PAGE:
The health care overhaul takes a major step toward expanding coverage to millions of people this fall, when insurance shoppers will start using online, state-run exchanges to compare and pick policies.
Many customers will be able to buy coverage that starts in 2014 with the help of income-based tax credits or subsidies. Also starting next year, health insurers will no longer be able to reject customers because they have a medical condition that existed before they applied for a policy.
These changes have prompted some to speculate that employers will start dumping the health insurance coverage they provide for workers once the exchanges are available. That coverage has been a growing cost burden for many businesses, but it also can be a key draw in attracting new employees and keeping them.
Goldman Sachs analyst Matthew Borsch asked Aetna officials about this possibility during a Thursday morning conference call to discuss the insurer's fourth-quarter. Aetna's earnings sank 49 percent, as medical costs climbed and it booked several one-time expenses. The insurer earned $190.1 million, or 56 cents per share, on $8.96 billion in revenue, not counting one-time items.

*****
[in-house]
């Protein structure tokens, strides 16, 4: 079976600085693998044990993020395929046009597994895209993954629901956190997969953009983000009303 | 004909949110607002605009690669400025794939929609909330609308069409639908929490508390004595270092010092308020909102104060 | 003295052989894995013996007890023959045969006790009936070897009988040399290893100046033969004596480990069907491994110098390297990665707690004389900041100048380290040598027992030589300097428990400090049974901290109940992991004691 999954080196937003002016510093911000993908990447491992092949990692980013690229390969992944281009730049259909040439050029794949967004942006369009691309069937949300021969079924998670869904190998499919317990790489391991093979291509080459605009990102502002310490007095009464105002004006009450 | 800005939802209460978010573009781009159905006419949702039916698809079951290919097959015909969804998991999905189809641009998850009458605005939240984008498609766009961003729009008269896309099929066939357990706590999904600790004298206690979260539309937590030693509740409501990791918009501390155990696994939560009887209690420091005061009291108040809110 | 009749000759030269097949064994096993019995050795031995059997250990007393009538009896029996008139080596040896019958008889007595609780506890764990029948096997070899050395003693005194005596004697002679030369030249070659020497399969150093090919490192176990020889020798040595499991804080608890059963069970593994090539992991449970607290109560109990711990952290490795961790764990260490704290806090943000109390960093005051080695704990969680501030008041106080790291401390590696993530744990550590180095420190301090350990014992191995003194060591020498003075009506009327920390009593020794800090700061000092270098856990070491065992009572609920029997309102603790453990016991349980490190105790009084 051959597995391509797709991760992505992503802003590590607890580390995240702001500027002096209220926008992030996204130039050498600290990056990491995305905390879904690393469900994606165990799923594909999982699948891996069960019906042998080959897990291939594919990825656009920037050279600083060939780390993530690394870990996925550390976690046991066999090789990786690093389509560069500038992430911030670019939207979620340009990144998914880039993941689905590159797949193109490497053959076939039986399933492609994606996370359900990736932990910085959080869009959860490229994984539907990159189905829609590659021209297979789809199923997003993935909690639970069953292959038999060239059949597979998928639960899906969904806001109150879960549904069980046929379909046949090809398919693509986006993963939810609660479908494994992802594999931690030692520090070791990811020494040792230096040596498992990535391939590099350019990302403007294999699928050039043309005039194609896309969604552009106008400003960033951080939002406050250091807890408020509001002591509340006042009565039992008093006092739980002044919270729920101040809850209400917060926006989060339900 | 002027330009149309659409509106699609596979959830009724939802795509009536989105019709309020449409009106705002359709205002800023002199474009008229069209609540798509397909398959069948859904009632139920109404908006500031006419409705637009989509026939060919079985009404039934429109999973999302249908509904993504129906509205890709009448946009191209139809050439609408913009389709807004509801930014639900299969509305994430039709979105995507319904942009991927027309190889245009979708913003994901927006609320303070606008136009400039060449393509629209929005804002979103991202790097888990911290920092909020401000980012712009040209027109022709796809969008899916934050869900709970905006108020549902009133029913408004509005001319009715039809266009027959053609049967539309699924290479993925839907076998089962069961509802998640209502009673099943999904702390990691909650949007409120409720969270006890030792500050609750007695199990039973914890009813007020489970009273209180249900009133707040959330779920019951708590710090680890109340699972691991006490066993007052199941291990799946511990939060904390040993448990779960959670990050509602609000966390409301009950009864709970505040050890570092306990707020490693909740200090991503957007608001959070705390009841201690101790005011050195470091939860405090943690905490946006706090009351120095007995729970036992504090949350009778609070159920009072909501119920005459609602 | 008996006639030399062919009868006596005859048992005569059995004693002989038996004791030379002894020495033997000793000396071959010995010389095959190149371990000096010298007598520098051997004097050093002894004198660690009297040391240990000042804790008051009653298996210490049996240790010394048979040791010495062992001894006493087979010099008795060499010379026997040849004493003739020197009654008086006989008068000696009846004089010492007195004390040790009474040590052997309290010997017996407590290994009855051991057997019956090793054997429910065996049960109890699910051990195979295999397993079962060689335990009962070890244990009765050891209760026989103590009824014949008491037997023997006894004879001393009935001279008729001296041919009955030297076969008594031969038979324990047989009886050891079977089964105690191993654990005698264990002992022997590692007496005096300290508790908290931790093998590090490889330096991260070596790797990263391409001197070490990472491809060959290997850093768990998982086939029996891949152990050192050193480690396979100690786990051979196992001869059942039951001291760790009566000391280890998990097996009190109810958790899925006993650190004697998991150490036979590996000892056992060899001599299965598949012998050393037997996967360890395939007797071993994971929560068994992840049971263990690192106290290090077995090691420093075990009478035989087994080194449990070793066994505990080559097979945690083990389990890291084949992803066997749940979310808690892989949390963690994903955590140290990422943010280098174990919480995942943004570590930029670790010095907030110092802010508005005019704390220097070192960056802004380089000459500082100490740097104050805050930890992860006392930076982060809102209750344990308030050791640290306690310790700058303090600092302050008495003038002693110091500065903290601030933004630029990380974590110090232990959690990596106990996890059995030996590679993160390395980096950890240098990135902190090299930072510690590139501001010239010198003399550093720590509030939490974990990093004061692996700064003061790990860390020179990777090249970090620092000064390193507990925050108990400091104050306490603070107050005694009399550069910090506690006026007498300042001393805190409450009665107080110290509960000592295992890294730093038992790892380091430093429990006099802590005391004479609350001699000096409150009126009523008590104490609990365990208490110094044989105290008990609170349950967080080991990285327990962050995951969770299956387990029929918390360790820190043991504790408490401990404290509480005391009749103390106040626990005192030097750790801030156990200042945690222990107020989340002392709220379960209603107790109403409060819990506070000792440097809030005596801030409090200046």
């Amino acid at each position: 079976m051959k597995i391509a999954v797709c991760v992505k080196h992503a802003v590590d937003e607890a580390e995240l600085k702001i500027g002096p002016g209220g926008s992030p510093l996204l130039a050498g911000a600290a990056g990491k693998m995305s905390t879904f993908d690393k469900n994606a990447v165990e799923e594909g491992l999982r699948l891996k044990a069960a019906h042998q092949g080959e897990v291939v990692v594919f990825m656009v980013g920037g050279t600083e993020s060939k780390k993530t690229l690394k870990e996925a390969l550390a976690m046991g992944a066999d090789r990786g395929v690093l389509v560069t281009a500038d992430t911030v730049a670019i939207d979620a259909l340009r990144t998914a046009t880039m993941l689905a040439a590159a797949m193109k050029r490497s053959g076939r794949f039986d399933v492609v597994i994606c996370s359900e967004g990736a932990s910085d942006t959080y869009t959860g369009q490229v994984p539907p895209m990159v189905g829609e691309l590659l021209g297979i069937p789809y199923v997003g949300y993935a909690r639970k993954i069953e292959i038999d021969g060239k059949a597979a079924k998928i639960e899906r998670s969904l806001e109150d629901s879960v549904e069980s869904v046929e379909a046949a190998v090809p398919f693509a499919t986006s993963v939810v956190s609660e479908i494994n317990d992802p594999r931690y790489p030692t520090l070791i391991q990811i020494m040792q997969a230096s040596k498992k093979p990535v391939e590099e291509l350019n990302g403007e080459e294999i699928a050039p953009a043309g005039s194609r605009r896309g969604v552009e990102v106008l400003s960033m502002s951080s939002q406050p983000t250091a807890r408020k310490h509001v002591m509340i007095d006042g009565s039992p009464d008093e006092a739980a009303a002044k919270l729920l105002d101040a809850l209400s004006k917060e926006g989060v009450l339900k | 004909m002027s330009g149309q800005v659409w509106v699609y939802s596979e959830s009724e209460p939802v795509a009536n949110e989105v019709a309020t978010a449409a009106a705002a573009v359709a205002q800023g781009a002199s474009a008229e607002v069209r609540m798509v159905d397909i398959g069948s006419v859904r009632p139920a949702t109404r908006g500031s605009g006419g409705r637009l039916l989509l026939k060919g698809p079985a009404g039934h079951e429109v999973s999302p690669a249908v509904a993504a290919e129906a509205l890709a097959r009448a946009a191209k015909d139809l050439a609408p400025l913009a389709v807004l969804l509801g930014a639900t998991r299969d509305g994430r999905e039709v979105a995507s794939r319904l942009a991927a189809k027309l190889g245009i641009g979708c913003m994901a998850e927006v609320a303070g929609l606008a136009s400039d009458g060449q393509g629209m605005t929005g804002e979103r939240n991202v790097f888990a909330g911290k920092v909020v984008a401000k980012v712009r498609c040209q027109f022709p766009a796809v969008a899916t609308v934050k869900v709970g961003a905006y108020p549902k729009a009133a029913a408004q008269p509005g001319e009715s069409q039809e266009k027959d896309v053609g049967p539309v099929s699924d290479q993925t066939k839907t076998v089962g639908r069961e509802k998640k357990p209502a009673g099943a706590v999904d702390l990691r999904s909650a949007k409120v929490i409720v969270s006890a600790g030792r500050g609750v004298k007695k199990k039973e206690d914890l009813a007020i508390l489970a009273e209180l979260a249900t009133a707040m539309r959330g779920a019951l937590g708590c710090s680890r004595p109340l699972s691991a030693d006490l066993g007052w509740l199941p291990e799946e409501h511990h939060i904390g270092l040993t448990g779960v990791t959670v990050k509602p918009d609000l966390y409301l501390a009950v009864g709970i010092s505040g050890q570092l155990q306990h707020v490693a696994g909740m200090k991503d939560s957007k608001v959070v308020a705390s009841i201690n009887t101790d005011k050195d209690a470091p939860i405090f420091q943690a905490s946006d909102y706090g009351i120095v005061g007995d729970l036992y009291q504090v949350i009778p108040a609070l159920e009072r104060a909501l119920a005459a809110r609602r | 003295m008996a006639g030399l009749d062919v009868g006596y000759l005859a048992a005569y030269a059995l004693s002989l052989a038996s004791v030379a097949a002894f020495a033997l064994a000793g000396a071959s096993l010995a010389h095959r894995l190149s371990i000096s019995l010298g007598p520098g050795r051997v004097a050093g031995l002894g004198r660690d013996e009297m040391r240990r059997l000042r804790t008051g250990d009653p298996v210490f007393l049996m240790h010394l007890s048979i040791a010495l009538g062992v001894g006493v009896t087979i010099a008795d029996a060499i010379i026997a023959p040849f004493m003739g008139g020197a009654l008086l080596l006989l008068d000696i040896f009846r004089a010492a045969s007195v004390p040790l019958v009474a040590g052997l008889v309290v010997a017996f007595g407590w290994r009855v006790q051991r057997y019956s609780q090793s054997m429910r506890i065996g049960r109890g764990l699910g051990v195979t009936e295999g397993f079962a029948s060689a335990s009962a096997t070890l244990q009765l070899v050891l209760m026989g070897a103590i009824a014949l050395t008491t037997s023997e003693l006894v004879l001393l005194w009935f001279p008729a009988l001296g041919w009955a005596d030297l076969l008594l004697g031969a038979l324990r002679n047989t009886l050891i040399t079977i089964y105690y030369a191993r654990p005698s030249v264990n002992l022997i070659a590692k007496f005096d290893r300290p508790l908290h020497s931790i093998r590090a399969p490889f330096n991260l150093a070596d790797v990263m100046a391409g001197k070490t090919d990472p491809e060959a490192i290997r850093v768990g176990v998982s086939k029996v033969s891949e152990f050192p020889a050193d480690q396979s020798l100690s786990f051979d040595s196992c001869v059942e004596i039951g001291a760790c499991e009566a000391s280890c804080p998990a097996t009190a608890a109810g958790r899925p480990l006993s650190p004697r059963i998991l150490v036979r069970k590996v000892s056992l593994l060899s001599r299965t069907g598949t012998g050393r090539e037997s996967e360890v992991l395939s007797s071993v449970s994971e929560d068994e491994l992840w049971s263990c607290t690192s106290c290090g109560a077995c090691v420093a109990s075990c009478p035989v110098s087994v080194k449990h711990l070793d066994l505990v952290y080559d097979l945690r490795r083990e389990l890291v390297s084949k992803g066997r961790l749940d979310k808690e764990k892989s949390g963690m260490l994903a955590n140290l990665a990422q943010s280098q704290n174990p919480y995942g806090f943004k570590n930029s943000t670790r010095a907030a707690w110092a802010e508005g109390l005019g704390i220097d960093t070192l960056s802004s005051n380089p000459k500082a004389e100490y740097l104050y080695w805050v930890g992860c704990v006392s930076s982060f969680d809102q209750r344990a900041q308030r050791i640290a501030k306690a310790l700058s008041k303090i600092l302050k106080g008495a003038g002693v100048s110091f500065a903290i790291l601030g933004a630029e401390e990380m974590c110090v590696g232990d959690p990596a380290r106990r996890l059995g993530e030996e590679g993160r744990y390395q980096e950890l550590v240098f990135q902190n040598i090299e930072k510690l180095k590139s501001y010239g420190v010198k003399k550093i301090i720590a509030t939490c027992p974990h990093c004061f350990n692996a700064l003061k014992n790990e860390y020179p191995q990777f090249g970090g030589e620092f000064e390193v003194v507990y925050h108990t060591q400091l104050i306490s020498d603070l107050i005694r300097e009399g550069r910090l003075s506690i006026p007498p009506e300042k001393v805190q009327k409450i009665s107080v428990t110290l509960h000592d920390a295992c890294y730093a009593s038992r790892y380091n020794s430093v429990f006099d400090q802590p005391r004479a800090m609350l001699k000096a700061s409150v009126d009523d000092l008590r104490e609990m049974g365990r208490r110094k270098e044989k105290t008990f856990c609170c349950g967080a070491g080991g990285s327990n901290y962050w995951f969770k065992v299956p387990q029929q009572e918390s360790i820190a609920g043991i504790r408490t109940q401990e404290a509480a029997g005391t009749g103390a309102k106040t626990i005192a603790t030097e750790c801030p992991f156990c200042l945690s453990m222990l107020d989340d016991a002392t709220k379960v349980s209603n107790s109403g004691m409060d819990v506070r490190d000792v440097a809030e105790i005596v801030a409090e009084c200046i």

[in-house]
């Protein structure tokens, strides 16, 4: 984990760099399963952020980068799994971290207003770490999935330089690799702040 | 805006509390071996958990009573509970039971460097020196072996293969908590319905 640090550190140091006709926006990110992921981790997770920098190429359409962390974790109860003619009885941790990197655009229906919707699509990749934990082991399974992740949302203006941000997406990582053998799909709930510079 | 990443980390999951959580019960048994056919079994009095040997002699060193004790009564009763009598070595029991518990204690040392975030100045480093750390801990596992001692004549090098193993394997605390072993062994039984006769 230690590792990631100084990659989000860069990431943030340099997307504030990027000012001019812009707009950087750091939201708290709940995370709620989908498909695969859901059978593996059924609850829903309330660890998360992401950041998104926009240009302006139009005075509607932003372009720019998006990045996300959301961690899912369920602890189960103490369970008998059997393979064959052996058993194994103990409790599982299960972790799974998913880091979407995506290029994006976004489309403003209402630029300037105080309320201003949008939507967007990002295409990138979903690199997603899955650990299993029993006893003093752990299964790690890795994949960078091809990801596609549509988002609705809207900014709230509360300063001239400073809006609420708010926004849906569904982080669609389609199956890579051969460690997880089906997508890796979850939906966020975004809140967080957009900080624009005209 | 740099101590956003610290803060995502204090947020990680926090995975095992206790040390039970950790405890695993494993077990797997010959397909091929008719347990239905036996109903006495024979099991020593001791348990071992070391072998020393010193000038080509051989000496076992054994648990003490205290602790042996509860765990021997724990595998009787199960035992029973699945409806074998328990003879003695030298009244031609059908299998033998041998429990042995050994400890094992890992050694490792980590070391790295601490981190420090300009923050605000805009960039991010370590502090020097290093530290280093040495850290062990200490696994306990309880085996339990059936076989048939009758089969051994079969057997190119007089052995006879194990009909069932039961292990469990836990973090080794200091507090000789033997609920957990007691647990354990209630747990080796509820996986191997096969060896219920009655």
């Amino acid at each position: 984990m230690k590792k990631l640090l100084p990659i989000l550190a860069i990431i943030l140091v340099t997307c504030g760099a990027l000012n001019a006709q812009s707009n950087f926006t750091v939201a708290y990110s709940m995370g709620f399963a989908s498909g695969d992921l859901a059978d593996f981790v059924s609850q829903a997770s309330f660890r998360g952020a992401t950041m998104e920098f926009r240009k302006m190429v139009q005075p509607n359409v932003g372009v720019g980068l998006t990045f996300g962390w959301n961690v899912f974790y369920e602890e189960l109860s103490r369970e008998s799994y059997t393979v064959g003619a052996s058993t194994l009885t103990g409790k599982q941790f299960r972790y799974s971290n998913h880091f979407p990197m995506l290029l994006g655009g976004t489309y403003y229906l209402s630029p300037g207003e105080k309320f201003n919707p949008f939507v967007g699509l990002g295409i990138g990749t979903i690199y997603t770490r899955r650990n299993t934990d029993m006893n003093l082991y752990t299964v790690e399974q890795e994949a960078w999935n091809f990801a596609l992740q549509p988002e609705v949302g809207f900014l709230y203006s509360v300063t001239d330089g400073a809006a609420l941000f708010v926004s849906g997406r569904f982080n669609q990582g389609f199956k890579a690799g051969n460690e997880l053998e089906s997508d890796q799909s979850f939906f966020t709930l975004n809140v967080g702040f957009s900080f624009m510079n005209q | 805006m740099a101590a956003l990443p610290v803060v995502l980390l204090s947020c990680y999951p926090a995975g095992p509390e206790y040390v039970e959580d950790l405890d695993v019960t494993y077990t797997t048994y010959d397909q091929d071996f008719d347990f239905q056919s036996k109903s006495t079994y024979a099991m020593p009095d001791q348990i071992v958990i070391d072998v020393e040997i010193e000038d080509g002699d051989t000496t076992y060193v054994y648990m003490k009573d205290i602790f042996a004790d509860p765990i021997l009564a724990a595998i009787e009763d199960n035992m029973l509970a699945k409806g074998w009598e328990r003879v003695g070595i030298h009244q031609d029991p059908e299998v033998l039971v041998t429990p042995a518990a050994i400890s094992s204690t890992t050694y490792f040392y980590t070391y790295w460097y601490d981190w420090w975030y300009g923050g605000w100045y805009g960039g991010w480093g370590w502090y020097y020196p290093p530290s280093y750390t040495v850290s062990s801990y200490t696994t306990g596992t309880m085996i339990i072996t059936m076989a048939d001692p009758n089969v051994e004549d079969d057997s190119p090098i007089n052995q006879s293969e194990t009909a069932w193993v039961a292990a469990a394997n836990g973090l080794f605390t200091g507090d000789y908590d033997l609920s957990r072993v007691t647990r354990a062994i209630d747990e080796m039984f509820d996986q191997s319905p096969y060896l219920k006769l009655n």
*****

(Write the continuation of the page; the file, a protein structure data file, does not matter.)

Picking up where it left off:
Aetna Chairman and CEO Mark Bertolini responded to Borsch.
QUESTION: Do you think some large and small employers may drop coverage heading into 2014 or will that be limited?
RESPONSE: On the large group side, we don't see a whole lot of activity about dropping coverage. What we will see are the emergence of private (insurance) exchanges, but that will be a slow start in 2014. In the small group market, we don't see a whole lot of impetus for small groups to drop coverage and push their people into the exchanges unless those employees are getting a lot of subsidy.
We're also seeing a lot of discussion around reducing hours on employees below 30 hours to avoid having to provide health care coverage at all.